November 30, 2010

Final resort

Offering alternate exam dates would level the playing field and avoid overburdening students

It’s 10th week, and that means the Reg will experience a surge of sleepless residents, the skies will darken to an ominous black, and campus will fall silent except for the beckoning whisper of winter break. In these last two weeks, studying for finals becomes the top priority for students, with reading period offering the only respite between classes and exams.

Even in all this doom and gloom, a particularly dark possibility stands out: taking two or more exams on the same day. Since this situation puts students at such a clear disadvantage, it’s unclear why they are rarely allowed to reschedule.

In a five-day exam week, with an average load of four classes, it’s normal for two or more finals to fall on the same, dreadful day. Such a dilemma currently has no viable solution: Professors almost never allow postponement of an exam or paper, so the student is forced to accept that, in all likelihood, their efforts on one of the two will be compromised.

All teachers should allow for an alternative exam date sometime during finals week. Professors and the administration should support any and all fair methods by which students can alleviate the stress of exams. If a student will do better on an exam by not taking it on the same day his 10-page paper is due, then he should be offered the option to take it at a later date. If a student is overly burdened on one day of exam week, it makes sense to request the postponement of one of the finals.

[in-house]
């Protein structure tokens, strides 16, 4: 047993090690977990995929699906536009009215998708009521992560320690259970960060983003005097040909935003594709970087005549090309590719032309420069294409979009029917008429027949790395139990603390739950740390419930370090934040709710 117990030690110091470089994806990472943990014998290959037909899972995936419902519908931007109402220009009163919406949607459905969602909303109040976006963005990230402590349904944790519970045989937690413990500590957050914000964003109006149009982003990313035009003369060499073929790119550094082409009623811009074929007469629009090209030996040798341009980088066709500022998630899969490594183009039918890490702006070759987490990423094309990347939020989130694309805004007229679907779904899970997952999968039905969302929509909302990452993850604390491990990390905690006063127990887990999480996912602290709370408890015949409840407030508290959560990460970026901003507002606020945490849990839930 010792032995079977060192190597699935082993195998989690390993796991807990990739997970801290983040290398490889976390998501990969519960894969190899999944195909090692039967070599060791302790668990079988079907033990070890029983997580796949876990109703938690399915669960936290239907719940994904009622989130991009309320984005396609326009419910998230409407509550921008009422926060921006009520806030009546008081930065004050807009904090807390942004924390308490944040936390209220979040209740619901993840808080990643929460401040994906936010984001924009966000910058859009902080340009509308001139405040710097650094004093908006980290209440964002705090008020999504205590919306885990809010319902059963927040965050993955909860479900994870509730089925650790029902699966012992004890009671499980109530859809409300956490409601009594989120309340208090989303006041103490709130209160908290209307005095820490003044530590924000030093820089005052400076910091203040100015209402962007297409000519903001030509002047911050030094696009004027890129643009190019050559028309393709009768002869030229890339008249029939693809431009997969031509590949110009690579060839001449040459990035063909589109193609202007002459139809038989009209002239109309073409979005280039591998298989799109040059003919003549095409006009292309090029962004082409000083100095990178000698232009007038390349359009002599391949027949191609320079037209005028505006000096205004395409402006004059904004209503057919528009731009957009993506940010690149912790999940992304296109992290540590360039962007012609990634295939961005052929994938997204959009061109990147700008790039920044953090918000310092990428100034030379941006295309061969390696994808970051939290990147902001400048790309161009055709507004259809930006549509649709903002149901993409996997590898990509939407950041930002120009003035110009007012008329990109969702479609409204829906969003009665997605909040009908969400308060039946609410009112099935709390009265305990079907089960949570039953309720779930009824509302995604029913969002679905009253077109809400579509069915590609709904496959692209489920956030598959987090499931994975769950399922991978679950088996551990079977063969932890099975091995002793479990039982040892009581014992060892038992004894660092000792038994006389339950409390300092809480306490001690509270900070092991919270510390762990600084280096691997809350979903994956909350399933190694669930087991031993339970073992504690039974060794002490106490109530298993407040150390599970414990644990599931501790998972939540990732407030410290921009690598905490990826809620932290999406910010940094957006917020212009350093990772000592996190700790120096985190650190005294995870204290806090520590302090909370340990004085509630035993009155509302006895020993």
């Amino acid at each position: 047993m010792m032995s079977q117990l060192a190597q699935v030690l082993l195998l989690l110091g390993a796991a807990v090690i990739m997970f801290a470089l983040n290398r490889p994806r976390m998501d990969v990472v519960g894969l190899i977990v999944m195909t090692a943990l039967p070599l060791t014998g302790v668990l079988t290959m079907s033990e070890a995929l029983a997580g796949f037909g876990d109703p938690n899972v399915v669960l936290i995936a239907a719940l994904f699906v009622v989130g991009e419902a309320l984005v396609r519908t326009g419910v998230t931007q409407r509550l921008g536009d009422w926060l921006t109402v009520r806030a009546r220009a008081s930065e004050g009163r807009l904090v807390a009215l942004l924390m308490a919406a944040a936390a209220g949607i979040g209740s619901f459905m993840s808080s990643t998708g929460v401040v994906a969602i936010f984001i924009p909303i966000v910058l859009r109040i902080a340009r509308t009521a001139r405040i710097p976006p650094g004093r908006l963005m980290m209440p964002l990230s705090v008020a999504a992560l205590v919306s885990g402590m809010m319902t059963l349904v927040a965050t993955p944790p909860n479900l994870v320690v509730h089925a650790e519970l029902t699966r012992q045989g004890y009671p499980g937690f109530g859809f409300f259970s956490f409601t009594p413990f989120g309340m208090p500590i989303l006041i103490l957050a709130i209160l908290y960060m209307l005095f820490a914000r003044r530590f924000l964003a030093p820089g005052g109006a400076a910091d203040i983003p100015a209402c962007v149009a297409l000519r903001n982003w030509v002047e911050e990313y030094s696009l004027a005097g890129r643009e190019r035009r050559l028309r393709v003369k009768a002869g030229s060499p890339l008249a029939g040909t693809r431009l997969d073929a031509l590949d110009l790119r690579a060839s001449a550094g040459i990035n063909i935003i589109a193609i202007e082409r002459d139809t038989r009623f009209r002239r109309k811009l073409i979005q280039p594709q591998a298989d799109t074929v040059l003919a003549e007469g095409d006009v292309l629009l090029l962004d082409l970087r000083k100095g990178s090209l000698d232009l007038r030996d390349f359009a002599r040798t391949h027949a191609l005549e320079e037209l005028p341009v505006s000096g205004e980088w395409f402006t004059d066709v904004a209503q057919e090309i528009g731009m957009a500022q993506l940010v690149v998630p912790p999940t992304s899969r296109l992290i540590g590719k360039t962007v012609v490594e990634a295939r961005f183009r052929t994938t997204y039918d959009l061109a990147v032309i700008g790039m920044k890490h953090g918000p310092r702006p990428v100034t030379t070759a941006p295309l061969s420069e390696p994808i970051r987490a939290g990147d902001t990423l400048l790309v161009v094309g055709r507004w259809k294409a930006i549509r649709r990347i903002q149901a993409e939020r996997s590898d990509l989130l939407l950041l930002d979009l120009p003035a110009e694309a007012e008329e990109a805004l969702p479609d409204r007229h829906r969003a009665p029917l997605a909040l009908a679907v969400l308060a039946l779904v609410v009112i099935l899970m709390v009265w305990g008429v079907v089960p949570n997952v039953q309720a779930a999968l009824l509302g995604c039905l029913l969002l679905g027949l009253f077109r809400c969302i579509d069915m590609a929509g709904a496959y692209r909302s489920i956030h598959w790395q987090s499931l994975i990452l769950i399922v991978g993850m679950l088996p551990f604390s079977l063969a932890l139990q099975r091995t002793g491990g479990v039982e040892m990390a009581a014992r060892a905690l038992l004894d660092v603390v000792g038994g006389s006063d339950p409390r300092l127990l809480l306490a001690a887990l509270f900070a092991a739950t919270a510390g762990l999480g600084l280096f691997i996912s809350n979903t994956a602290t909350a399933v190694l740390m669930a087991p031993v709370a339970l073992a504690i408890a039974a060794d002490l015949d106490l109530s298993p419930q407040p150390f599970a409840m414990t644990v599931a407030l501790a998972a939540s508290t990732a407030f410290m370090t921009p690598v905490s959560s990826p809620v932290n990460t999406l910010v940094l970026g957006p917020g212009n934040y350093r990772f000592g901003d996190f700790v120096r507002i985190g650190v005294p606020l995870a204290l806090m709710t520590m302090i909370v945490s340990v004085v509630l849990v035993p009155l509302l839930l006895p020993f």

There is no detriment to such a policy: In fact, requiring alternate exam dates might even create a fairer system, since those students that don’t have same-day exams enjoy an unfair advantage. An administrative mandate forcing professors to offer “late” exam days would level the playing field and create more balanced finals schedules for the student body.

Some might worry that such an initiative would both inconvenience professors and facilitate widespread cheating. But the University already requires that professors offer early exams for graduating fourth-years; the reason for opposing exam rescheduling therefore cannot be rooted in the inconvenience imposed on teachers. Cheating, the other possible problem, is also a non-issue: It has not prevented the College from offering early exams to fourth-years, so why should we expect that cheating would suddenly run rampant if similar accomodations were offered to younger students?

Difficult workloads are part of the package when attending a top-tier university, and finals are always a trying time. But if there is a sensible way for students to maximize their performance on exams, then there is no reason why it shouldn’t be allowed. Offering a second exam date during finals week would not resolve every possible conflict, but it would eliminate the vast majority of them. So the next time a student asks for an alternative time to take a final, cut her some slack. Rescheduling a final is better than failing one.